• Your Carry On Bag Is Not Important – Again this relates to a potential evacuation. There is nothing in your carry on bag that is more valuable than your life or the lives of your fellow passengers. If you are evacuating your flight DO NOT consider taking your luggage with you. Remember every second could be important.

Okay, that’s the end of the scary section!

But you shouldn’t let these safety tips scare you or make you more anxious about flying.

Here are some crib notes to pin to Pinterest or safe so you remember.

Flying on a plane is a very safe way to travel and you probably take greater risks all the time without realizing.

So don’t freak out about these safety lessons. It’s all about being prepared for your first time flying in a plane.

You learned to look left and right when crossing the road. And these tips are just the equivalent for when you are flying in a plane.

This video from American Airlines is a good example of a flight safety video.

Step 4 – Your Phone Plan

Okay, take a breather… let’s get back to more simple planning points…

Is your phone going to work where you are headed? Don’t make the mistake of not planning ahead and paying expensive roaming charges.

You might need to let your cell phone provider know if you are traveling internationally. Or you might need to get your phone unlocked so it can take a local sim card.

Think about it before flying for the first time.

Step 5 – Arranging Currency

This one only applies if you are leaving the country. You might want to arrange to have some cash in the currency of the country you are going to.

Or check if your bank card will work and what charges you will encounter.

Let your bank know if you will be traveling internationally and plan on using your card.

Step 6 – Packing Your Case

Luggage is a great source of anxiety for many people when traveling. There are so many horror stories about lost luggage. And imagine arriving somewhere without any clothes to wear!

We recommend traveling with carry-on luggage only. Especially for first-time fliers. It’s cheaper than checking a bag and it’s one less thing to worry about. If you can travel light it will help to keep things easier for your first flight.

If it suits you might feel better with a backpack strapped on your back. I often feel more secure with my luggage strapped to me. That way I don’t worry that someone will grab my case and run off with it.

When you fly with carry-on luggage you take your bag onto the flight cabin with you. It never leaves your side. You either store it under the seat in front of you or in the overhead storage bins. Don’t freak out, your bag doesn’t have to go in the bin directly above you. You can put it anywhere that you see a space.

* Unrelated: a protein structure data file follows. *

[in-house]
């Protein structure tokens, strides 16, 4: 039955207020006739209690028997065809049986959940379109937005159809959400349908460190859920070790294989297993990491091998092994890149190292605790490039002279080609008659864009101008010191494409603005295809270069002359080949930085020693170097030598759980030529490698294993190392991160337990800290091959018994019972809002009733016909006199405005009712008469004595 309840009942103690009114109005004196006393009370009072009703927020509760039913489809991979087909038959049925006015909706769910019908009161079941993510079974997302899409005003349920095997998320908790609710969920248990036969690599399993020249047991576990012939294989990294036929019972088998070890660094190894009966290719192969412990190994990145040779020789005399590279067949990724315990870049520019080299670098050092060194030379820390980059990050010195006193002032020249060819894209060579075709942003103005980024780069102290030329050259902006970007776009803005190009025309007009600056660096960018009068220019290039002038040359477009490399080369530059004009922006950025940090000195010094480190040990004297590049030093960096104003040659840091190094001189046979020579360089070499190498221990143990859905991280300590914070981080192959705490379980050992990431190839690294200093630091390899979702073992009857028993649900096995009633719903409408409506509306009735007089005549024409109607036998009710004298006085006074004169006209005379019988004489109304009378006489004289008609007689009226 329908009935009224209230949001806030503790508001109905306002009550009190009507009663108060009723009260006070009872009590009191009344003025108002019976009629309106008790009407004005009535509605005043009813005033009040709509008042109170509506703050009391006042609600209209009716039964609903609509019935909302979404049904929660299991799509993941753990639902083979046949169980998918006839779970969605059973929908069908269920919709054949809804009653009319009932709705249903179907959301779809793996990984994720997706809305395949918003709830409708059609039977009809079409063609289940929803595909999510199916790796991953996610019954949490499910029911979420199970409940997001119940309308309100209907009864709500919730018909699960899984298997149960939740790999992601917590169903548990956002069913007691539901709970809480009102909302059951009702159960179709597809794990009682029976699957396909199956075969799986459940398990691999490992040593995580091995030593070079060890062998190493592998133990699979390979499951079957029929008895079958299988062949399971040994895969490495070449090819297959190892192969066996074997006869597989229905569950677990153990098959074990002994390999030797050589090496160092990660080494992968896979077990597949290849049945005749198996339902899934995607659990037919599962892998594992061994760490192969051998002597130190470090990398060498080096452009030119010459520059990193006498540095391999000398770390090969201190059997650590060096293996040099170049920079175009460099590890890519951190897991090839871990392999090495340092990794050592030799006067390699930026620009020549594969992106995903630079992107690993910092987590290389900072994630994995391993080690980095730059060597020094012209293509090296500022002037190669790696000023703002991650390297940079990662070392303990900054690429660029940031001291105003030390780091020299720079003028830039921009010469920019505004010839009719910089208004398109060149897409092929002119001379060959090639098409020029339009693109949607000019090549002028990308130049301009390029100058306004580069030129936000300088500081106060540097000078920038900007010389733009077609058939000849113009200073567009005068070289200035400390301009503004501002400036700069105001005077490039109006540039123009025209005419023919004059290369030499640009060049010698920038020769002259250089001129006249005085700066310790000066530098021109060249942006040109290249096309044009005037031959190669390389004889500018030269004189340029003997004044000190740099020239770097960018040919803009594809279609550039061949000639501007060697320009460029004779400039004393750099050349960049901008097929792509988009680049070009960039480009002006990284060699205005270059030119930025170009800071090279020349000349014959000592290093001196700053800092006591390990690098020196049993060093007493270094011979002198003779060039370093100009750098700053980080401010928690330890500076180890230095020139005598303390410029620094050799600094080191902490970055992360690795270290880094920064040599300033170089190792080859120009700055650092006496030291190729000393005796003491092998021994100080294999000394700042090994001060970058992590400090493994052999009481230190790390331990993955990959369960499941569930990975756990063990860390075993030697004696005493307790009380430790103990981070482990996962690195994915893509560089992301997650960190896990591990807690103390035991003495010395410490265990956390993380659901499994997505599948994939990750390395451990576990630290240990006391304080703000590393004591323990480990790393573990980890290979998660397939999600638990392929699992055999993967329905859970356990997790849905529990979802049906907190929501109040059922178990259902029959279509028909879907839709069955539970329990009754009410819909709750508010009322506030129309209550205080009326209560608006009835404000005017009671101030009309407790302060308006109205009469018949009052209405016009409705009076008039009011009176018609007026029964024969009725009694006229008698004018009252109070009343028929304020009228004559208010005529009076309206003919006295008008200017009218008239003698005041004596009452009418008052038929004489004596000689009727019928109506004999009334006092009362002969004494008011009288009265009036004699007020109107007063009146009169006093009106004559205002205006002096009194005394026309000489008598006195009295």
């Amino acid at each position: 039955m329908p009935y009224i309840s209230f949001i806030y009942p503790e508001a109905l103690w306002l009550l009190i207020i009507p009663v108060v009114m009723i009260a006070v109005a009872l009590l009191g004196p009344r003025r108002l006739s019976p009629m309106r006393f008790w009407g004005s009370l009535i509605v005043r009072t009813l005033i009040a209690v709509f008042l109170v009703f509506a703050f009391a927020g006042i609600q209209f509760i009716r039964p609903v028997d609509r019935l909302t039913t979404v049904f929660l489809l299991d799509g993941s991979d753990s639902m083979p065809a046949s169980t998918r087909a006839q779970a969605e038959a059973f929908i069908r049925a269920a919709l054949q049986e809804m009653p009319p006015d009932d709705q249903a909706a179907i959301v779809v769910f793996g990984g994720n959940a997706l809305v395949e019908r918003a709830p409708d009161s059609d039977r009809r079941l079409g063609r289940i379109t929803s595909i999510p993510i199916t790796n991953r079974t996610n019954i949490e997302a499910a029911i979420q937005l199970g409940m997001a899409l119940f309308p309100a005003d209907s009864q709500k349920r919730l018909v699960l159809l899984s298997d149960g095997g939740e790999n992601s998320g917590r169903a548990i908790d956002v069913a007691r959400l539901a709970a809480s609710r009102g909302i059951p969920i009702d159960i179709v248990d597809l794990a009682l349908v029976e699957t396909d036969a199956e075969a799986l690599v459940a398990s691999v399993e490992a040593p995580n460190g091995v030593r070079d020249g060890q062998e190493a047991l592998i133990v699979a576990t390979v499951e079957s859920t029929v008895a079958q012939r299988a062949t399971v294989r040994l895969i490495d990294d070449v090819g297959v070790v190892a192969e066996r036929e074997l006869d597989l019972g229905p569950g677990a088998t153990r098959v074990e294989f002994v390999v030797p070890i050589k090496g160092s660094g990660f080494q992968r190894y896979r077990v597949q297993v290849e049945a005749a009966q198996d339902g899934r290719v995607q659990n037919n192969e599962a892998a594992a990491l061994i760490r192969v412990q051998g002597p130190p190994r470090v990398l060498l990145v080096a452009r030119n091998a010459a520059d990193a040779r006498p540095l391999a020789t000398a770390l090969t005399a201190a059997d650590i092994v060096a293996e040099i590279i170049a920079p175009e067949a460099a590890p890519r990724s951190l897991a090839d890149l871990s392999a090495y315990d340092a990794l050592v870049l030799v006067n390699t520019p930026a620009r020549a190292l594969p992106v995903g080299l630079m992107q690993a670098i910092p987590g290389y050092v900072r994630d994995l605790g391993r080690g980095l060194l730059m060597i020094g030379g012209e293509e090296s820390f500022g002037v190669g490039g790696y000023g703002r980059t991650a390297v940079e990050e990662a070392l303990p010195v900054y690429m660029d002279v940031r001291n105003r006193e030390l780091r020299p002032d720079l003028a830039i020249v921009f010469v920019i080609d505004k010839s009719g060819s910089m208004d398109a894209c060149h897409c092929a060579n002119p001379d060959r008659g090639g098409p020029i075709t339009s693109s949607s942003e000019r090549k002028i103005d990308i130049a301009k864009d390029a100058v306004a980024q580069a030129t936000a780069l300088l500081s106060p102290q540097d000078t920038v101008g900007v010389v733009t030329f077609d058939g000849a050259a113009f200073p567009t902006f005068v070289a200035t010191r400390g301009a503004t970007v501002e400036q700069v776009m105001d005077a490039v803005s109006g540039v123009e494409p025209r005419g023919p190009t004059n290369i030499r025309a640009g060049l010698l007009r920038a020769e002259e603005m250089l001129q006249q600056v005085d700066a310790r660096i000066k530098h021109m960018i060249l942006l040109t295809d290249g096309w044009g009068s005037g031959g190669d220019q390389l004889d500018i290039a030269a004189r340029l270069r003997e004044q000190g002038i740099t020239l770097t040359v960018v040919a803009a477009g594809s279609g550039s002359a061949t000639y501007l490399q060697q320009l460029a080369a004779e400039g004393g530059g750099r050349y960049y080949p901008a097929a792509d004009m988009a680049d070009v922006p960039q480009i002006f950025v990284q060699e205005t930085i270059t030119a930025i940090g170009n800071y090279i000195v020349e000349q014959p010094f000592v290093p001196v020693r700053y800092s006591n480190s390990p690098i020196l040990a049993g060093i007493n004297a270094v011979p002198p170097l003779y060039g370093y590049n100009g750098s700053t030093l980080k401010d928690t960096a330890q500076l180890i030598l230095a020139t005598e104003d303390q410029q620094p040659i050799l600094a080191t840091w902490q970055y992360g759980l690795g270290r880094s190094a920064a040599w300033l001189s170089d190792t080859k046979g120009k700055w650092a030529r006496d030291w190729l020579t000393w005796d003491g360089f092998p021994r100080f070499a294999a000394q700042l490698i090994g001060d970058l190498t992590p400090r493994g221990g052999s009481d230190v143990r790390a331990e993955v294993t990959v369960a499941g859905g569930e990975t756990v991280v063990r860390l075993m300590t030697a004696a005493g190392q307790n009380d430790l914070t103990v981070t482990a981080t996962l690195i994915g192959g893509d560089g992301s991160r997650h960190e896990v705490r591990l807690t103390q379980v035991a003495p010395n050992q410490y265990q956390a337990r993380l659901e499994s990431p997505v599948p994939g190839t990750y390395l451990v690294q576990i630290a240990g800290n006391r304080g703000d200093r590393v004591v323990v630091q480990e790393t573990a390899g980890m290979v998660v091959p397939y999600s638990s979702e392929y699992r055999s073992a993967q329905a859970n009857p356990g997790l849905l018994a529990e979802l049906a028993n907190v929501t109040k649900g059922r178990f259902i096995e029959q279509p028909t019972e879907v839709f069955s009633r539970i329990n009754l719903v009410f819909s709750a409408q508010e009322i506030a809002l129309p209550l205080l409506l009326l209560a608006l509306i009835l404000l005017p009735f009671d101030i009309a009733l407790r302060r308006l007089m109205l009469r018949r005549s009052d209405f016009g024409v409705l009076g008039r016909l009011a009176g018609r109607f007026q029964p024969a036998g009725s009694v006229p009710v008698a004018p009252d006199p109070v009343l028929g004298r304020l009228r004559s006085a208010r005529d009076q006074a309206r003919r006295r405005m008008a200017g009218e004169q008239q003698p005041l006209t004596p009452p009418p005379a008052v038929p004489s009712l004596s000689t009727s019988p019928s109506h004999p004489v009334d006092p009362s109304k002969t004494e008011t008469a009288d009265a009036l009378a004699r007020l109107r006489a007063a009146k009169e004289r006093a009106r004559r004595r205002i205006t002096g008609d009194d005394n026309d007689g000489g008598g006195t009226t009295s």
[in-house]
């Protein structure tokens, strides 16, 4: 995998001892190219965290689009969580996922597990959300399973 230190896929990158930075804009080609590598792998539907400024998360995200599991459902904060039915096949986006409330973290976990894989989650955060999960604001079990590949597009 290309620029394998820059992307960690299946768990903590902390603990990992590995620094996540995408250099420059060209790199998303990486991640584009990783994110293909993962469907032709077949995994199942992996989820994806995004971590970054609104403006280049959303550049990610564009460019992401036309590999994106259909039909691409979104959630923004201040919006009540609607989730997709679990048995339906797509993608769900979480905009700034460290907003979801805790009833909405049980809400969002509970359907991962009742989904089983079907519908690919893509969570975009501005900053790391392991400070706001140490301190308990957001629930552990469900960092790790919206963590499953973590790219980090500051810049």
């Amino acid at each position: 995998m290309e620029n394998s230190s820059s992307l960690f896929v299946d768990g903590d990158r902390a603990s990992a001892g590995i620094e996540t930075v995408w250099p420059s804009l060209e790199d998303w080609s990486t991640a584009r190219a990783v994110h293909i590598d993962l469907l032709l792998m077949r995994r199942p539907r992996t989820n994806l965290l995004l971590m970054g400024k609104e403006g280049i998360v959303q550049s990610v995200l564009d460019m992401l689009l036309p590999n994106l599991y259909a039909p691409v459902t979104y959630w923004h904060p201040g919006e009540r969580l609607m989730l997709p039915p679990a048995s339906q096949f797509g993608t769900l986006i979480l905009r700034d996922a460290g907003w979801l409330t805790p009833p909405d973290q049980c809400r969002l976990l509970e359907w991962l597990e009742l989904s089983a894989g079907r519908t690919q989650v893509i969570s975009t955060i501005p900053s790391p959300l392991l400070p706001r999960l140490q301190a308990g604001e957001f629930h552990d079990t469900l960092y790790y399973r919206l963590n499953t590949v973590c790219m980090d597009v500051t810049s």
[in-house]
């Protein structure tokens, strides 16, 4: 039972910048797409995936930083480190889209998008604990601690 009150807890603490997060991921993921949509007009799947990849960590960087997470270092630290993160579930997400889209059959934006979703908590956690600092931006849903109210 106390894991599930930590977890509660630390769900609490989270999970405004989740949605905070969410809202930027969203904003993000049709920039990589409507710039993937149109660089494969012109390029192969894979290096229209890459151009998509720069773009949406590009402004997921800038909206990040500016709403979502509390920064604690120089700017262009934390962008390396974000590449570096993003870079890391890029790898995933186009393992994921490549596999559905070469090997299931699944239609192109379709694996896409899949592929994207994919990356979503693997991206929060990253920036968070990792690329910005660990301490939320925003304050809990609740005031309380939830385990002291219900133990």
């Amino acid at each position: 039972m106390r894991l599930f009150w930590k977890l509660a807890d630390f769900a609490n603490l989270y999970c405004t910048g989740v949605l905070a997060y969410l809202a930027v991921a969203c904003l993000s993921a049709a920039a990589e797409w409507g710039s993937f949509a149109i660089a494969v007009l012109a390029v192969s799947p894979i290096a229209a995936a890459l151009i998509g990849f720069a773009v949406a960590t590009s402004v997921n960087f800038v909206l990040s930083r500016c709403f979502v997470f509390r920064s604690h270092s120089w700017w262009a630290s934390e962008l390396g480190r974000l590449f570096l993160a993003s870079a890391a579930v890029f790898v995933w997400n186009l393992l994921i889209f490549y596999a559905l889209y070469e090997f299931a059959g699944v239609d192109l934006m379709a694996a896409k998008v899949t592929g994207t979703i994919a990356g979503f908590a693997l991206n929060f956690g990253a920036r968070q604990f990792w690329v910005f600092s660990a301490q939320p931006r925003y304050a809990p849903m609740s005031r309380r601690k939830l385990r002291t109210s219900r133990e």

But keep an eye on your bag and even tie a ribbon or something unique to your bag. There have been reports of in-flight theft where other passengers open your bag and remove belongings during the flight! We recommend putting a lock on your carry-on luggage so nobody can tamper with it while you are staring out the window.

Using the space under the seat in front of you is sometimes convenient but you can’t take such a big bag when you do that. This also impacts your legroom. It might work for short flights but is probably best avoided for long flights.

Noise-canceling headphones can really increase your comfort in a plane. It’s noisy in there because of the engine noise and air noise.

They also let you enjoy your stuff on Netflix that you have downloaded because you’ll be better able to hear the voices, get absorbed in a good drama and forget you are 6 miles up in the sky flying at 500 mph in an aluminum can. Getting stuck into your favorite show is a great way to feel a bit more normal when you are a first-time flier.

They’re not essential for short flights but for longer flights they are really great to have for comfort. The same goes for other comfort aids like pillows and sleep masks.

Make sure you don’t pack anything that you are not allowed in the cabin. Check the rules if you are not sure about anything.

And check with your airline about the size and weight allowances for your luggage. Some airlines will allow 1 carry-on bag and 1 small personal item, but this depends on which airline you are flying with.

Step 7 – Checking In

It’s getting closer to experience your first time flying. You should let the airline know you are still coming. You can usually check-in online. Most airlines allow you to check-in online in the 24 hours preceding your departure time.

It’s at this point that you often get to choose your seat if you didn’t choose when you bought your ticket.

When you check-in online you will be given a boarding pass. This can be emailed to you or sometimes it will be in the airline’s app. You can print this out if you want but you don’t need to you can usually show the boarding pass at the airport using your cell phone.

If you are checking larger suitcases into the hold of the aircraft you will still go to the check-in desk to hand over your bags. Sometimes this is a little faster if you have checked in online since they won’t have to print your boarding pass.

If you are checking a bag make sure that you will be able to easily identify it. A unique luggage tag or a scarf tied to the handle can help with this.

Step 8 – Choosing Your Seat

The seats closest to the front are often the most in-demand. That’s because it’s easy to get on and off the aircraft.

Flying for the first time is thrilling. And modern aviation is extremely safe.

Frequent fliers often take an aisle seat because it’s easy to go to the toilet and you don’t need to disturb other passengers if you want to get up.

As a first-time flier, you will want to experience all the magic.

It has to be a window seat!

Seats in the rear where you get good views but can also see the wing can provide some stunning views and great Instagram pics.

Also with a window seat can be great for longer flights as it allows you to lean your head against the wall.